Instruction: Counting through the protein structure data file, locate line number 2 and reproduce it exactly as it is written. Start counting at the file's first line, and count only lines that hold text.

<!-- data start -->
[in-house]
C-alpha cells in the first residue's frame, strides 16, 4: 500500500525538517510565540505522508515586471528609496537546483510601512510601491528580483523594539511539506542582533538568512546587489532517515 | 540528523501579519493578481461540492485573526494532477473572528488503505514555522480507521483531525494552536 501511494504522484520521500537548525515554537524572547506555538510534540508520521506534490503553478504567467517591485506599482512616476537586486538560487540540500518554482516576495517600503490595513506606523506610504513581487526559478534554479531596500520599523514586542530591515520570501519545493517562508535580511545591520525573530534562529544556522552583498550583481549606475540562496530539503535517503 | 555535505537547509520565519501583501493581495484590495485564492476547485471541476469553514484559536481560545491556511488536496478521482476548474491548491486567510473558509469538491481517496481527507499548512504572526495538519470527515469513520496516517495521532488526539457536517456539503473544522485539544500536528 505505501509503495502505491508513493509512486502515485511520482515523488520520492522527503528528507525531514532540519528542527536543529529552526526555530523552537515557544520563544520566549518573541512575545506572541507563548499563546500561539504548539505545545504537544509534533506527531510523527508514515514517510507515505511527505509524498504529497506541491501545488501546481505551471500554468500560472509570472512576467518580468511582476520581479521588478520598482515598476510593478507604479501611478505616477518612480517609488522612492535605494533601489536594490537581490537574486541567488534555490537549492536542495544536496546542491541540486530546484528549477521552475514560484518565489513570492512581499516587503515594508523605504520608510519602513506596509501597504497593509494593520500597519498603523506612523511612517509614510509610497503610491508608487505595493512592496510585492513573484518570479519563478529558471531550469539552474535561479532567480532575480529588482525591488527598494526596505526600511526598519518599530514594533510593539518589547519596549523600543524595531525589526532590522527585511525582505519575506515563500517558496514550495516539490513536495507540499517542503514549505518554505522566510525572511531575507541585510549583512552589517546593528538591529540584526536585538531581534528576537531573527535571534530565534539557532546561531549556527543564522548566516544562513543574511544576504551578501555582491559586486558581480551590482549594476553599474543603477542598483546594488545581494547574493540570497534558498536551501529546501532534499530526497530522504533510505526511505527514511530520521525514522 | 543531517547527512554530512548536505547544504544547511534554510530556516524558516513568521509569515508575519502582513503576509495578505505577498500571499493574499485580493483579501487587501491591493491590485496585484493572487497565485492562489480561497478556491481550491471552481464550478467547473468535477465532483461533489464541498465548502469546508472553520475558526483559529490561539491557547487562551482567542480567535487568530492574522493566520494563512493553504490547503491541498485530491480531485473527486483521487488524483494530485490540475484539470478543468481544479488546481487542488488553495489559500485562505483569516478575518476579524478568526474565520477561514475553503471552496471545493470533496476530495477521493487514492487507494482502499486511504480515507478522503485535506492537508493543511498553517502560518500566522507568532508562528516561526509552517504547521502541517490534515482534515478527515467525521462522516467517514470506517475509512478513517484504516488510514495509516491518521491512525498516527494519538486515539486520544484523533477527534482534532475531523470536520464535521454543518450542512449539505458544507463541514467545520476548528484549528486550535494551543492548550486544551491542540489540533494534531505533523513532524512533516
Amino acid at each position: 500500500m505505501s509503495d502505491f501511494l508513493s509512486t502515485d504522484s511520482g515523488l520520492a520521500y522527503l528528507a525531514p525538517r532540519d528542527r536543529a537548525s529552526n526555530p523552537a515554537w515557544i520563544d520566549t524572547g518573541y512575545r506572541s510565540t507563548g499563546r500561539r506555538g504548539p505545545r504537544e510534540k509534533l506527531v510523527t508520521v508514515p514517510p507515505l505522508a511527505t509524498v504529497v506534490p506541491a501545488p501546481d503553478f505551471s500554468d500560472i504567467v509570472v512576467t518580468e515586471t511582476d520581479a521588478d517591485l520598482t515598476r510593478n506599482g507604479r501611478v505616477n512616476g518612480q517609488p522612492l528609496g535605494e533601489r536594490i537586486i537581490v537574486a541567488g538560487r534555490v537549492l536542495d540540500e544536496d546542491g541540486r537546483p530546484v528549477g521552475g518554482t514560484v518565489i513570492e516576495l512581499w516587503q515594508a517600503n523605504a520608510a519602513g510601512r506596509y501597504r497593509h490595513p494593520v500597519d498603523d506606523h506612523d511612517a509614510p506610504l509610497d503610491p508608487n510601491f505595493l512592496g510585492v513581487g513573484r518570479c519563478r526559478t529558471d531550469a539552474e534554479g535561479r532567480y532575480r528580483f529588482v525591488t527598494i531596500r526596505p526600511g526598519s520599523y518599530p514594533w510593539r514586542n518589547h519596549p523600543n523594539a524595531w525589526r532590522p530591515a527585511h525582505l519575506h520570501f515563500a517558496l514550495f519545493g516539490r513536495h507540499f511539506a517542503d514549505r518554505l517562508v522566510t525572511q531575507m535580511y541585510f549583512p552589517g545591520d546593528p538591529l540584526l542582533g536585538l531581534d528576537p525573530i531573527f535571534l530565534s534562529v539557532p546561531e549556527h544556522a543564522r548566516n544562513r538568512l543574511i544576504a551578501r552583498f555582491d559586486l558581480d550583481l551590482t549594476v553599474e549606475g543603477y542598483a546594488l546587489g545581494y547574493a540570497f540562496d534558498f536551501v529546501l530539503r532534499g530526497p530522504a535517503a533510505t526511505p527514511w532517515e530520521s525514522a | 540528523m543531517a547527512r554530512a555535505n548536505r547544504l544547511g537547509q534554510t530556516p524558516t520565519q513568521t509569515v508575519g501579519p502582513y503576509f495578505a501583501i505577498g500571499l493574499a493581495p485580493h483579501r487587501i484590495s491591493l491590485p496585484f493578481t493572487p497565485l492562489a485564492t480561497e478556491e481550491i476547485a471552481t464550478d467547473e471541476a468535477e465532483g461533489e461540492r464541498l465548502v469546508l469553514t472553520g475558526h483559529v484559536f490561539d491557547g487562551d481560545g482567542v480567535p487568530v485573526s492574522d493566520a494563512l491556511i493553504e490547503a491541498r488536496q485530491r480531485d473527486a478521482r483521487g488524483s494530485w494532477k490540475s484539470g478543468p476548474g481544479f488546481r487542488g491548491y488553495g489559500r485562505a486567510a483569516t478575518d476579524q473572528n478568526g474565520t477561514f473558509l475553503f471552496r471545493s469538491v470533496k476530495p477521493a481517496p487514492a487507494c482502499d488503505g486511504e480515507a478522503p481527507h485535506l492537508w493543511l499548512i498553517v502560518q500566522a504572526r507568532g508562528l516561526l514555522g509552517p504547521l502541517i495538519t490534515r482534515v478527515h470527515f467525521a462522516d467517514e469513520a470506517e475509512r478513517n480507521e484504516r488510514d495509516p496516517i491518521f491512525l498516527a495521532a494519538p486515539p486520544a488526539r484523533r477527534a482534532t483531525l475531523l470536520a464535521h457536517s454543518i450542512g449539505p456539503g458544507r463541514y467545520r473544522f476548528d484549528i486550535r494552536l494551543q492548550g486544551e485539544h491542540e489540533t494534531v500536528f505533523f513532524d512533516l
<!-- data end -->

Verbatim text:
C-alpha cells in the first residue's frame, strides 16, 4: 500500500525538517510565540505522508515586471528609496537546483510601512510601491528580483523594539511539506542582533538568512546587489532517515 | 540528523501579519493578481461540492485573526494532477473572528488503505514555522480507521483531525494552536 501511494504522484520521500537548525515554537524572547506555538510534540508520521506534490503553478504567467517591485506599482512616476537586486538560487540540500518554482516576495517600503490595513506606523506610504513581487526559478534554479531596500520599523514586542530591515520570501519545493517562508535580511545591520525573530534562529544556522552583498550583481549606475540562496530539503535517503 | 555535505537547509520565519501583501493581495484590495485564492476547485471541476469553514484559536481560545491556511488536496478521482476548474491548491486567510473558509469538491481517496481527507499548512504572526495538519470527515469513520496516517495521532488526539457536517456539503473544522485539544500536528 505505501509503495502505491508513493509512486502515485511520482515523488520520492522527503528528507525531514532540519528542527536543529529552526526555530523552537515557544520563544520566549518573541512575545506572541507563548499563546500561539504548539505545545504537544509534533506527531510523527508514515514517510507515505511527505509524498504529497506541491501545488501546481505551471500554468500560472509570472512576467518580468511582476520581479521588478520598482515598476510593478507604479501611478505616477518612480517609488522612492535605494533601489536594490537581490537574486541567488534555490537549492536542495544536496546542491541540486530546484528549477521552475514560484518565489513570492512581499516587503515594508523605504520608510519602513506596509501597504497593509494593520500597519498603523506612523511612517509614510509610497503610491508608487505595493512592496510585492513573484518570479519563478529558471531550469539552474535561479532567480532575480529588482525591488527598494526596505526600511526598519518599530514594533510593539518589547519596549523600543524595531525589526532590522527585511525582505519575506515563500517558496514550495516539490513536495507540499517542503514549505518554505522566510525572511531575507541585510549583512552589517546593528538591529540584526536585538531581534528576537531573527535571534530565534539557532546561531549556527543564522548566516544562513543574511544576504551578501555582491559586486558581480551590482549594476553599474543603477542598483546594488545581494547574493540570497534558498536551501529546501532534499530526497530522504533510505526511505527514511530520521525514522 | 543531517547527512554530512548536505547544504544547511534554510530556516524558516513568521509569515508575519502582513503576509495578505505577498500571499493574499485580493483579501487587501491591493491590485496585484493572487497565485492562489480561497478556491481550491471552481464550478467547473468535477465532483461533489464541498465548502469546508472553520475558526483559529490561539491557547487562551482567542480567535487568530492574522493566520494563512493553504490547503491541498485530491480531485473527486483521487488524483494530485490540475484539470478543468481544479488546481487542488488553495489559500485562505483569516478575518476579524478568526474565520477561514475553503471552496471545493470533496476530495477521493487514492487507494482502499486511504480515507478522503485535506492537508493543511498553517502560518500566522507568532508562528516561526509552517504547521502541517490534515482534515478527515467525521462522516467517514470506517475509512478513517484504516488510514495509516491518521491512525498516527494519538486515539486520544484523533477527534482534532475531523470536520464535521454543518450542512449539505458544507463541514467545520476548528484549528486550535494551543492548550486544551491542540489540533494534531505533523513532524512533516